The humble satellite dish that has helped humanity's ventures into space is in for a shake-up, and it is landing in the form of Sydney-based Quasar Satellite Technologies, whose multi-beam laser technology developed by the CSIRO can fit in an array that's the size of a coffee table.
Quasar's growth pipeline was illuminated last month by securing a breakthrough $5.3 million contract for the Defence Innovation Hub, and now its proposition to roll out more compact ground station communications hardware and services has been given a further boost of $6 million in a pre-Series A raise.
This adds to $12 million in funding secured in May 2021 when Quasar was launched with backing from CSIRO innovation fund Main Sequence Ventures, Vocus, Saber Astronautics, Fleet Space Technologies and Clearbox Systems, as well as the NSW Chief Scientist's Physical Science Fund.
The latest raise was led by Main Sequence - which has been very active in deep-tech in recent months supporting the likes of Quantum Brilliance, Q-CTRL, and Advanced Navigation - with PAN Group also coming into the fold as well as Marc and Lindy De Stoop of Climatech Group. Both PAN and Main Sequence are backers of semi-conductor developer Morse Micro.
Unlike other phased arrays that have two to three beams and are linked to specific makes of satellites, Quasar's can have up to 100 beams that can scan the whole sky simultaneously without the need to be tied to any particular brand of satellite.
Main Sequence Ventures partner Martin Duursma says Quasar's technology, which is out to replace the standard parabolic satellite dishes, will "likely touch every human on Earth".
"Quasar’s outstanding team is building the next generation of satellite communications technology which will place Australia firmly at the vanguard of the world’s space and communications industries," Duursma explains.
"Quasar’s solution will likely touch every human on Earth as internet including streaming services, iOT (internet of things), earth imagery and sensor data is beamed from satellites to earth. Helping Australia’s Defence industry gain ‘the ultimate high ground’ doesn’t hurt either."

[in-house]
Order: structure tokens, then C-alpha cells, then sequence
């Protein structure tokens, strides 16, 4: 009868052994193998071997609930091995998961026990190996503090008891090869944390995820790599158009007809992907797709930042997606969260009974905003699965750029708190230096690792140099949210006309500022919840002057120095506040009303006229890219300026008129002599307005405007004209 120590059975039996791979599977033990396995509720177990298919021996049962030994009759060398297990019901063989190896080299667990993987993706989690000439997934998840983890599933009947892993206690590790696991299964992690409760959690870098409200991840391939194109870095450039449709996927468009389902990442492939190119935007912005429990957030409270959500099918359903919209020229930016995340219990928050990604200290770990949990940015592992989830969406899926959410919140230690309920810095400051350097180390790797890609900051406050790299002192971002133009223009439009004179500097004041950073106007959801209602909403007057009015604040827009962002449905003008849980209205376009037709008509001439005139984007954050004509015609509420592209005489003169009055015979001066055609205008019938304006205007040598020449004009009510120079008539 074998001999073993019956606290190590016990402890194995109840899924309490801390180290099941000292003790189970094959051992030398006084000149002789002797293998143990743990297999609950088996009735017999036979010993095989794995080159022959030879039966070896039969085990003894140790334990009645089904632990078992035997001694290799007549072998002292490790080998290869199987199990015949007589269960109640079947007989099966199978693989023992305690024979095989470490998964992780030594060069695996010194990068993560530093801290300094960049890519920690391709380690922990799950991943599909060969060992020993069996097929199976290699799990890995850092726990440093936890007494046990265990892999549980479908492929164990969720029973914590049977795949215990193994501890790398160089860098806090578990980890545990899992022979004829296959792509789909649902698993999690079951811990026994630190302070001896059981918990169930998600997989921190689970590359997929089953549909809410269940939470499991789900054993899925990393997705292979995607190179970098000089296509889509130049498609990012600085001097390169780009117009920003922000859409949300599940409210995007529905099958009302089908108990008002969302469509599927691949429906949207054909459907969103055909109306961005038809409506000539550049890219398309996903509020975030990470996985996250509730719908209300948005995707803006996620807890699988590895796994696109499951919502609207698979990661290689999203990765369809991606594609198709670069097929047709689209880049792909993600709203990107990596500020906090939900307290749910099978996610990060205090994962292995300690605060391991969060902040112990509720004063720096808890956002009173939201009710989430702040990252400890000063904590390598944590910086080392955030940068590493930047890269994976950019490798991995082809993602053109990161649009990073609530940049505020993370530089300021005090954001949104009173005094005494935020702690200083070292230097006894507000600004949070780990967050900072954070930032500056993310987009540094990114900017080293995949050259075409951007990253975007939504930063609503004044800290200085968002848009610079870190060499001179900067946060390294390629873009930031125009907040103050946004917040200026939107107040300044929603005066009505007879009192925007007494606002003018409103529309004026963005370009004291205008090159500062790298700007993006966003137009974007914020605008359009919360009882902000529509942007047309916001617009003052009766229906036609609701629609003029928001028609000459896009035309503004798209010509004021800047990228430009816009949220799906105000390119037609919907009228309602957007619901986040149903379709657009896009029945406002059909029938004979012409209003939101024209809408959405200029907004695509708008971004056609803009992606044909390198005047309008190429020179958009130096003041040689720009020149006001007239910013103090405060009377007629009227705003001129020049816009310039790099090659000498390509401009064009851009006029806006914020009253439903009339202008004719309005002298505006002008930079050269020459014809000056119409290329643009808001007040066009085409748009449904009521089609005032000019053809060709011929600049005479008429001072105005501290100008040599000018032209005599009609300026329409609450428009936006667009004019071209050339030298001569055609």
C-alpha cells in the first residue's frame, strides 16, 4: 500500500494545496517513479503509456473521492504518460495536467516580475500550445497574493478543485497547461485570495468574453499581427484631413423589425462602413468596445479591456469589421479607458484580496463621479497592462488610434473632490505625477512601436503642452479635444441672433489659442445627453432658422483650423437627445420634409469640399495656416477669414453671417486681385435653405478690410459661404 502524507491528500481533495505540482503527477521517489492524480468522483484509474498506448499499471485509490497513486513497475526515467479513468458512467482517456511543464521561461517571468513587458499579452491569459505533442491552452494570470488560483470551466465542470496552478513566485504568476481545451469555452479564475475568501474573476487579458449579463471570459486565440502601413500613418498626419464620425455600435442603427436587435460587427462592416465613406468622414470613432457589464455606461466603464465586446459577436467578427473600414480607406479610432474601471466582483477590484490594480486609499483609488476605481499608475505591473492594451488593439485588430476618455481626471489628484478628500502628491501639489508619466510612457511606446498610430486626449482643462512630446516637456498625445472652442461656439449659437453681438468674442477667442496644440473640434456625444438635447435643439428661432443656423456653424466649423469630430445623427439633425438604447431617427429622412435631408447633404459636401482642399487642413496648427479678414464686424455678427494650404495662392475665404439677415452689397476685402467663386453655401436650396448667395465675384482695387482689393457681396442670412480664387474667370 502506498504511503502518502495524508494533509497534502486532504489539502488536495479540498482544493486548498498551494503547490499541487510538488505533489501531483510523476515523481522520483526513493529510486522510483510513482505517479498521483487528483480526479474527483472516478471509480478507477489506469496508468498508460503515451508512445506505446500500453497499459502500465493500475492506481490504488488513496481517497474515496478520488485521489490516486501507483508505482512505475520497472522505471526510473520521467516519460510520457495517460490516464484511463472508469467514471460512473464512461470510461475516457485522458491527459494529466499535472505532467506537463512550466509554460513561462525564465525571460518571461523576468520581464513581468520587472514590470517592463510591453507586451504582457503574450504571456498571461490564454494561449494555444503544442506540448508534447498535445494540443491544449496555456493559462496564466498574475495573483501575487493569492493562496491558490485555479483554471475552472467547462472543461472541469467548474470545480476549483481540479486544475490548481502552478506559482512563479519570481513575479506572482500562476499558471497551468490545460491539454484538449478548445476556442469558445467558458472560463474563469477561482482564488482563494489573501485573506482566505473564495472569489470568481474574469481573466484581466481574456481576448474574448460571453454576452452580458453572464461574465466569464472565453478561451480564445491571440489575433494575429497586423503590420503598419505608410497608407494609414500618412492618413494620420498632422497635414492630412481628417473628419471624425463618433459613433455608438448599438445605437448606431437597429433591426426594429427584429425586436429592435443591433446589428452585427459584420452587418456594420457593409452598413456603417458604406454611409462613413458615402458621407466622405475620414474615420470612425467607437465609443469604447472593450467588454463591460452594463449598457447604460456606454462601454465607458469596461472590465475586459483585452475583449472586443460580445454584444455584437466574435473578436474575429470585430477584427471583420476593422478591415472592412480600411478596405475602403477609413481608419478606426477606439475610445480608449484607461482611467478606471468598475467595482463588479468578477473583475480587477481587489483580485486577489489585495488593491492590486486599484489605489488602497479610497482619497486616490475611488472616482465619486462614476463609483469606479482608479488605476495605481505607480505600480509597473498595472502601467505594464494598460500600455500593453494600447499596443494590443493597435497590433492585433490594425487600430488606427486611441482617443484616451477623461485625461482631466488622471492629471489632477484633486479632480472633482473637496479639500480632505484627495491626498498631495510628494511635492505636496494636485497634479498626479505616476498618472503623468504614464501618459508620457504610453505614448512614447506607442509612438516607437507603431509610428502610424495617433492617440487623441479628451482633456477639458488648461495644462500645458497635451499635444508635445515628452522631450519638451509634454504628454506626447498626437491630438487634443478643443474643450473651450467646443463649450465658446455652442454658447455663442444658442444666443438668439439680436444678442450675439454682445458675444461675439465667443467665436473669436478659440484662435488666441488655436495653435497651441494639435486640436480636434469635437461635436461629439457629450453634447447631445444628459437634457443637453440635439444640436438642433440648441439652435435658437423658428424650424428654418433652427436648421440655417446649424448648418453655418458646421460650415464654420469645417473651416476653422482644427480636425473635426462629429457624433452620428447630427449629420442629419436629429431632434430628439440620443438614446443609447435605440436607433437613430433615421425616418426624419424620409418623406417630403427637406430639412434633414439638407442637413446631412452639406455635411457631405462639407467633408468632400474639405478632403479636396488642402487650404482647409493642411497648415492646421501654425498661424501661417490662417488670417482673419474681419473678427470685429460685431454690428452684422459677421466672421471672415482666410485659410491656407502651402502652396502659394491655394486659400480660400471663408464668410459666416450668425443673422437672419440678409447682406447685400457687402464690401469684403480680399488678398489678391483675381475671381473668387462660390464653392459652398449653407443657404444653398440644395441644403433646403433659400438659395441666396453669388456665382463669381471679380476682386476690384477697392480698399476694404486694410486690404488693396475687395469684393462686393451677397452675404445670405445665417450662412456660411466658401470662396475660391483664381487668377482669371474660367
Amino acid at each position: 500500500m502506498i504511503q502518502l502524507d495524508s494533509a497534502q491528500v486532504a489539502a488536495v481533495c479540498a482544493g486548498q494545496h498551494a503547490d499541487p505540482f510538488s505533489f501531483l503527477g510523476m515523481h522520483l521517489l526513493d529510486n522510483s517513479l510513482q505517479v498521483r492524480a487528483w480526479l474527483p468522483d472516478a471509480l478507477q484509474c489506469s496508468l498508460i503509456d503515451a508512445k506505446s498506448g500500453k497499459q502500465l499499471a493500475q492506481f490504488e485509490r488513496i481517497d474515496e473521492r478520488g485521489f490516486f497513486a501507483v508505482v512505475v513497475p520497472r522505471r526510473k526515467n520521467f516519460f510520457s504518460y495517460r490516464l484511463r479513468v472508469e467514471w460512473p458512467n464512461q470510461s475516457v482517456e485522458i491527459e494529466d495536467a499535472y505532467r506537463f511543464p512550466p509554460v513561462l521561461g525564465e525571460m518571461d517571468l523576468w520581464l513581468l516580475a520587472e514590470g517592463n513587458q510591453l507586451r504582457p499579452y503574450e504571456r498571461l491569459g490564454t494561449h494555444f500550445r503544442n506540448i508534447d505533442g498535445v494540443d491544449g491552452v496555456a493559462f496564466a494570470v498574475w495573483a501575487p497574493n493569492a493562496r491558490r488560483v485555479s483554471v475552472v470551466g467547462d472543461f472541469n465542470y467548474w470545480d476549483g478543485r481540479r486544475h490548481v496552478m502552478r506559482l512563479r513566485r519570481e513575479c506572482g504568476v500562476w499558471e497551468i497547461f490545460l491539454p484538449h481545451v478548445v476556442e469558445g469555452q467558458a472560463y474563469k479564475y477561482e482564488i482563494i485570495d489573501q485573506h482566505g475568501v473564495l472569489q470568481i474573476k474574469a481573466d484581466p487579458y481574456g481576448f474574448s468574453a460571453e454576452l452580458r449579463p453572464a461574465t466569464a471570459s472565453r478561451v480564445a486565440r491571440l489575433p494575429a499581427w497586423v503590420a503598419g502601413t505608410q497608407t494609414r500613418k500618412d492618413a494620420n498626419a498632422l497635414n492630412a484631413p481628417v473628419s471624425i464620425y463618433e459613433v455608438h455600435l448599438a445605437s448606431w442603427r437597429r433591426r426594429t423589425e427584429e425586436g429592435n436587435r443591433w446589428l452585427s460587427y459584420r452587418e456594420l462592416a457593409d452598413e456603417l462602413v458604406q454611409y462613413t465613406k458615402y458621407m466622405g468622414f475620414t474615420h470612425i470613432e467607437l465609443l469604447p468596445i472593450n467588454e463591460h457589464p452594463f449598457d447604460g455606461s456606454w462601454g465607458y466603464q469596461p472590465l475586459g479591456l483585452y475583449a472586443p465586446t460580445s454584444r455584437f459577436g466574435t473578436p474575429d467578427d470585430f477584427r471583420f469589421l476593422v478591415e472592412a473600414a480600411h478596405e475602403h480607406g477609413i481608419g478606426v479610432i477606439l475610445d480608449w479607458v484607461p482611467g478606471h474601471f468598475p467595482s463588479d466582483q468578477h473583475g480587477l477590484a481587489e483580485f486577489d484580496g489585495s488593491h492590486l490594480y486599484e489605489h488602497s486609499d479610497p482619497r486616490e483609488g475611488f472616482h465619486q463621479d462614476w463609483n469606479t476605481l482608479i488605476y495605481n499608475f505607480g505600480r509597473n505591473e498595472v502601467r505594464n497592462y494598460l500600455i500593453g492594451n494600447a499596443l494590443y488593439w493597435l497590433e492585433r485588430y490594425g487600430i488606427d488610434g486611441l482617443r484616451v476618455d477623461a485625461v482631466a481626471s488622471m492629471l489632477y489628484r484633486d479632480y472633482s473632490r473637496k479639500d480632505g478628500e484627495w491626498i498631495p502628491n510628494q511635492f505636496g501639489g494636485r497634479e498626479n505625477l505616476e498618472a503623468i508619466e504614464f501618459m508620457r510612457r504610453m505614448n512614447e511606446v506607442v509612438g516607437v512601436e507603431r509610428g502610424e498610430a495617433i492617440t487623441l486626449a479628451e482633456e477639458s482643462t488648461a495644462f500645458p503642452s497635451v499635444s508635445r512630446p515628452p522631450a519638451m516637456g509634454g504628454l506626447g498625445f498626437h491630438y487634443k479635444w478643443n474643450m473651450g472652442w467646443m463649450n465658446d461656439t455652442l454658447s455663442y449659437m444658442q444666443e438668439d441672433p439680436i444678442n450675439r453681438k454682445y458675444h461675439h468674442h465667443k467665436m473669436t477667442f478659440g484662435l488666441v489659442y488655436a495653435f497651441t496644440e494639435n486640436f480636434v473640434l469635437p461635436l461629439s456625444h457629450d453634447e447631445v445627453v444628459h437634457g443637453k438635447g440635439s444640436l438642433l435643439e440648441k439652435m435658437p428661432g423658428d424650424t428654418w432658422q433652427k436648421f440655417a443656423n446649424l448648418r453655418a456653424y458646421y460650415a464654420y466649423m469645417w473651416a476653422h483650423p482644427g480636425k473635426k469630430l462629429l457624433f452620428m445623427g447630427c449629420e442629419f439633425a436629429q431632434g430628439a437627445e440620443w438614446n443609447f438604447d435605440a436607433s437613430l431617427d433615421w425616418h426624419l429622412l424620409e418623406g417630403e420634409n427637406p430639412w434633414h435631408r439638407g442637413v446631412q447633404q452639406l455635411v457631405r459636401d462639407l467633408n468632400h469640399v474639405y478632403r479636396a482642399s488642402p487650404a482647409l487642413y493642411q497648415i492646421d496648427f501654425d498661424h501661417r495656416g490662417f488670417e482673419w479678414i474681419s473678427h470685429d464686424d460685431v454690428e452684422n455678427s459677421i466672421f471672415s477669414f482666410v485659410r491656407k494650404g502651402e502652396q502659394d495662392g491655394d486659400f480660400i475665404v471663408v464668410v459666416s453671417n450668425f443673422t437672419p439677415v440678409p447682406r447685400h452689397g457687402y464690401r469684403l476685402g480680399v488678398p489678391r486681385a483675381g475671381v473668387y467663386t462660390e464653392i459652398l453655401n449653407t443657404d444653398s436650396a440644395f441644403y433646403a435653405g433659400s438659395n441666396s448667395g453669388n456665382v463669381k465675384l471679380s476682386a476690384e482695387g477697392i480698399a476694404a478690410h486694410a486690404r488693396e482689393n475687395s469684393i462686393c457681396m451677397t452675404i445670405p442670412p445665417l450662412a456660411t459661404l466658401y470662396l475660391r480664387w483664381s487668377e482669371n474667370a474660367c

The company, only founded in 2021, will use the pre-Series A funds to expediate its Defence contract, and maintain its pace developing more efficient and powerful phased arrays in multiple RF (radio frequency) bands.
Quasar aims to grow its ground segment with arrays to serve the swelling numbers of satellites which all need to ‘speak to Earth’. The company has received keen interest from the largest players in the world’s ground segment and is working to capitalise on that interest this year. The team is currently at 14 and will grow to 24 by this year’s end including operational capacity.
Quasar founder and CEO Phil Ridley, a telecommunications veteran behind some of Australia’s pioneering internet services like BigPond and Vividwireless, says the company's true multi-beam Generation 1 digital phased array technology will be launched later this year.
"Our world-first technology was born from the CSIRO’s radio-astronomy division and this foundation technology will help us change space communications forever," he says.
"As satellites continue to launch – there will be around 50,000 in a decade’s time – earth just doesn’t have enough of right ‘real-estate’, and ground station companies enough CAPEX (capital expenditure) and OPEX (operational expenditure), to speak to this many satellites efficiently.
"Our array – roughly the size of a coffee table - can replace up 35-plus parabolic dishes and run them for a fraction of the cost. We and are committed to growing a large Australian company serving the global space industry."
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